Every bit as charming and pleasant as a read through your favorite Sunday morning full-color treat, Stripped is a very entertaining look at the glorious past, modern struggles and resurgence of cartoonists.
Five minutes into the documentary and it’s clear that directors/writers Dave Kellett and Frederick Schroeder are tackling the kind of passion project that most of us would envy. After all, they’re talking to the creators behind some of the most popular comic strips in the history of the medium such as Mort Walker (Beetle Bailey), Jim Davis (Garfield) Lynn Johnston (For Better of For Worse) and Greg Evans (Luann).
Not to mention introducing a broader audience to the talented creators of today’s popular comics like Ryan North (“Dinosaur Comics”), Kate Beaton (Hark, A Vagrant!) and Stephan Pastis (Pearls Before Swine).
The directors accomplish a major coup and get famed recluse Bill Watterson, creator of the beloved Calvin & Hobbes, to agree to participate in an audio interview as well as contribute original art to the project.
Like its subject matter, the film starts off light and breezy. The cartoonists are natural storytellers and very engaging. There’s a welcome lack of cynicism and resentment from the cartoonists, who prove just as endearing as their creations.
The project could have focused on four or five cartoonists (70 were featured) and been just as entertaining. Kellett and Schroeder must have a ton of great material that couldn’t make the final cut, but hopefully in the future, an extended edition with more interviews will be released.
My only complaint was I wanted more than the 85 minutes we got and a few unnecessary curse words since it’s otherwise perfectly suited for all ages. [Edit: On the Stripped website, the DVD includes a censored version for children and a deluxe version with interviews that range from 37 minutes to 2 hours so minor gripes are addressed]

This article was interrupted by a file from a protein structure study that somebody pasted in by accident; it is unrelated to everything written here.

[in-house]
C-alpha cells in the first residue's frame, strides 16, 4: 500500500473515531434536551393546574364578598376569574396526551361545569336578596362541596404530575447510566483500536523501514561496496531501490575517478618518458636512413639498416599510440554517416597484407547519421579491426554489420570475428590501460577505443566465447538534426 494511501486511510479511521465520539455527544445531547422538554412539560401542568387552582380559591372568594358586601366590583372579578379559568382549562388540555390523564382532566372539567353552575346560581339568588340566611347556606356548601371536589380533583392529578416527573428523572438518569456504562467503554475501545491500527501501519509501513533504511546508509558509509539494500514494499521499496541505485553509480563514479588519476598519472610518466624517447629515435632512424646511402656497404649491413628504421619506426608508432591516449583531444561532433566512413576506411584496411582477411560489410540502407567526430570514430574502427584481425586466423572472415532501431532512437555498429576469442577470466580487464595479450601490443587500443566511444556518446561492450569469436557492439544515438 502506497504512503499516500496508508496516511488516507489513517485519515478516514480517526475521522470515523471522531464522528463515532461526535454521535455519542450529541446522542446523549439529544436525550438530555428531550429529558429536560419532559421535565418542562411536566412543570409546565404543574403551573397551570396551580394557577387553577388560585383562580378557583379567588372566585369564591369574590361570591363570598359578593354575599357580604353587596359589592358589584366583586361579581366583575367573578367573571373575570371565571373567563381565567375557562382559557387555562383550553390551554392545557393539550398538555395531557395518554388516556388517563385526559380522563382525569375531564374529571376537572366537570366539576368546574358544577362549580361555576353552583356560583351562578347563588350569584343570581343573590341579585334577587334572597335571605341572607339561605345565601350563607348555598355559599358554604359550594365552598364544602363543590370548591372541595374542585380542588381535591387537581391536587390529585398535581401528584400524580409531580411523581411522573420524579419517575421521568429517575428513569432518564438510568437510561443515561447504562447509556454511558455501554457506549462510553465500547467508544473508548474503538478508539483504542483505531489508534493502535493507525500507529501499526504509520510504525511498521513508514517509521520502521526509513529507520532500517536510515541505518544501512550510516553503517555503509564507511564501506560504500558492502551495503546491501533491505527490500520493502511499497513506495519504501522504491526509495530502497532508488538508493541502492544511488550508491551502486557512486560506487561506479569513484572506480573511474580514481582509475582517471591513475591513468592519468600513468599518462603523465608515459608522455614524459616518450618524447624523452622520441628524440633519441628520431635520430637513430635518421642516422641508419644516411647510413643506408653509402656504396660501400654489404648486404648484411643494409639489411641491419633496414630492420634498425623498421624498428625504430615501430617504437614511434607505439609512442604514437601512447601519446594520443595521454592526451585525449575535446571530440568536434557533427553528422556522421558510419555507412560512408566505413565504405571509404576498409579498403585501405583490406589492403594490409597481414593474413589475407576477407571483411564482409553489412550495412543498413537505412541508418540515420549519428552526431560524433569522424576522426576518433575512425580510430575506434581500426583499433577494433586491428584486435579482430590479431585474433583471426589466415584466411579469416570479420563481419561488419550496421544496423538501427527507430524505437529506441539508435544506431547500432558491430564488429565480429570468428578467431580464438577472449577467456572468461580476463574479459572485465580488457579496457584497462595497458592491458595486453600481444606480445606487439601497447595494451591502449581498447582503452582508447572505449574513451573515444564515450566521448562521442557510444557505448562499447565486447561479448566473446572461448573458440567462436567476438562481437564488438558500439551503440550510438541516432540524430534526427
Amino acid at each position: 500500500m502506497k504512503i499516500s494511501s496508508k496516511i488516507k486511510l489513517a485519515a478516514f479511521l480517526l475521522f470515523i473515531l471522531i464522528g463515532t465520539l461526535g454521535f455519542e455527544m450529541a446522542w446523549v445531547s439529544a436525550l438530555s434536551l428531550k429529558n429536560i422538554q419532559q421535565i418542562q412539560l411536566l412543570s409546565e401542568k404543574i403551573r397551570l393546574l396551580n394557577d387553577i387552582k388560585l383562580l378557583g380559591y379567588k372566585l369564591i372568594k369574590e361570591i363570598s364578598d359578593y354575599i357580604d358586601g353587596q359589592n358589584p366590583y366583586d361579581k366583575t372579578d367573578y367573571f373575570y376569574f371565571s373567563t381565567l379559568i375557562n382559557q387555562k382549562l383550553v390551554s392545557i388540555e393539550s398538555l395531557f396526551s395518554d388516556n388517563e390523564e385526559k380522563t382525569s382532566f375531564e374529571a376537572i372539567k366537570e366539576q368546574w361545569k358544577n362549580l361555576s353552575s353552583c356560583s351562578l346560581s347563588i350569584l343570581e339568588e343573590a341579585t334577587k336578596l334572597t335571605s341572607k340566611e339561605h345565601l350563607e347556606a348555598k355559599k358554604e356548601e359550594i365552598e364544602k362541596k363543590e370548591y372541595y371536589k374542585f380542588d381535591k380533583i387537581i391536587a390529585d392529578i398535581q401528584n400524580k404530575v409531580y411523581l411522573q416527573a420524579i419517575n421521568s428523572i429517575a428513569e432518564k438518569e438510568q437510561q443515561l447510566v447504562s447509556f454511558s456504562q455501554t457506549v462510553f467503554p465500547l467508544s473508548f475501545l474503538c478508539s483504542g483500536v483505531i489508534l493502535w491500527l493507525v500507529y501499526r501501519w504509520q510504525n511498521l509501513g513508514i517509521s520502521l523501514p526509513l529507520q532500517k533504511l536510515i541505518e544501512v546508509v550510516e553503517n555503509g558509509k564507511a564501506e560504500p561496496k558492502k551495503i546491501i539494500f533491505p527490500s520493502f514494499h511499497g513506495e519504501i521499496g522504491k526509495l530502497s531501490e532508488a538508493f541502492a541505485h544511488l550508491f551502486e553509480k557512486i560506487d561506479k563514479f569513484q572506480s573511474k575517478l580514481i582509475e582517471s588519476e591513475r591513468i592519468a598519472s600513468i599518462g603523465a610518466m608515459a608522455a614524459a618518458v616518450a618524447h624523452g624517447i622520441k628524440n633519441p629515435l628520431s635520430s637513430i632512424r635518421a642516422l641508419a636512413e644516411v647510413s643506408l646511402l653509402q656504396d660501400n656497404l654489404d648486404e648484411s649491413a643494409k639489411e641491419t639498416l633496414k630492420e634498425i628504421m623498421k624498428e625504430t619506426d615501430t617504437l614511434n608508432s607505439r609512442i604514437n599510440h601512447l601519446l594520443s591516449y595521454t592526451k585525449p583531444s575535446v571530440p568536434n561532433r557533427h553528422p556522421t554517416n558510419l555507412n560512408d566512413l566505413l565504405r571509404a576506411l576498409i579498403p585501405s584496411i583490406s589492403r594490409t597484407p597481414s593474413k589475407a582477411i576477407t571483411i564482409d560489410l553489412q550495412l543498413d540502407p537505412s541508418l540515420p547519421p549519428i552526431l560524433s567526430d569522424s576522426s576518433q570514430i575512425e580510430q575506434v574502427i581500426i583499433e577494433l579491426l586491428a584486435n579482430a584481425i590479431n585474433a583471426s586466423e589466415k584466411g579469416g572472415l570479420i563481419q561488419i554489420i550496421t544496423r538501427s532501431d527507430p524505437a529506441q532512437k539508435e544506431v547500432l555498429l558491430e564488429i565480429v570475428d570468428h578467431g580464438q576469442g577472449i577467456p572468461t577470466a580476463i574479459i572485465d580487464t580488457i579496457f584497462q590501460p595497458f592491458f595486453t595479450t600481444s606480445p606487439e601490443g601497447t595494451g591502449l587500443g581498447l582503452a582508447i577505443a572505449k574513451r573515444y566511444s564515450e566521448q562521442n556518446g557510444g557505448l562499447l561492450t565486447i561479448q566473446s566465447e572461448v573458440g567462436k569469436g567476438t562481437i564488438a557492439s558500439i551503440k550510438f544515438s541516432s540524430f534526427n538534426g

We’re shown the Golden Age of cartoons where cartoonists like Mell Lazarus (Momma) are celebrities frequently appearing in radio, television and even commercials. Cartoonists share the challenge of breaking through, getting their work syndicated to the difficulty of meeting deadlines and the constant pressure of delivering that perfect punch line. Sure anyone could come up with a good gag once or twice a week, but to do it daily for decades? It’s not for everyone.
That becomes even more evident as The Great Recession shutters scores of big newspapers leading to far fewer opportunities for the next Bill Amend (Foxtrot) to be discovered. It’s a sobering sequence as the cartoonists ponder the long-time viability of what just nine years ago was considered the pinnacle of their profession.
Kellett and Schroeder lighten the mood back with the film’s most inspired segment set like a video game explains how the Internet, in essence, saved the modern cartoonist by eliminating the middleman and providing cartoons directly to audiences.
It’s fascinating listening to the established guard discussing the future of web comics. Some like Johnson and Davis are thrilled at the boundless horizons available while others like Evans fear it will devalue their work even as they lament the lack of opportunities for future cartoonists.
Kellett and Schroeder don’t ask viewers to pick a side, but just from the sheer number of talented cartoonists who have an avenue to share their work as opposed to winning the syndication lottery, it seems clear that the online route was a godsend to creators.
The filmmakers themselves also value the ability to reach audiences online as their project was funded via Kickstarter. That’s more than a little depressing when you consider how many truly awful films big studios foolishly blow millions on, yet Stripped was only made possible via crowd-funding.
If your first instinct after grabbing the newspaper ever was to reach for the comics section, Stripped is absolutely essential viewing. It’s a fitting, loving tribute to the cartoonists that similarly have had us smiling and laughing for so many years ago with the hopeful promise that the best is yet to come.
Rating: 9.5 out of 10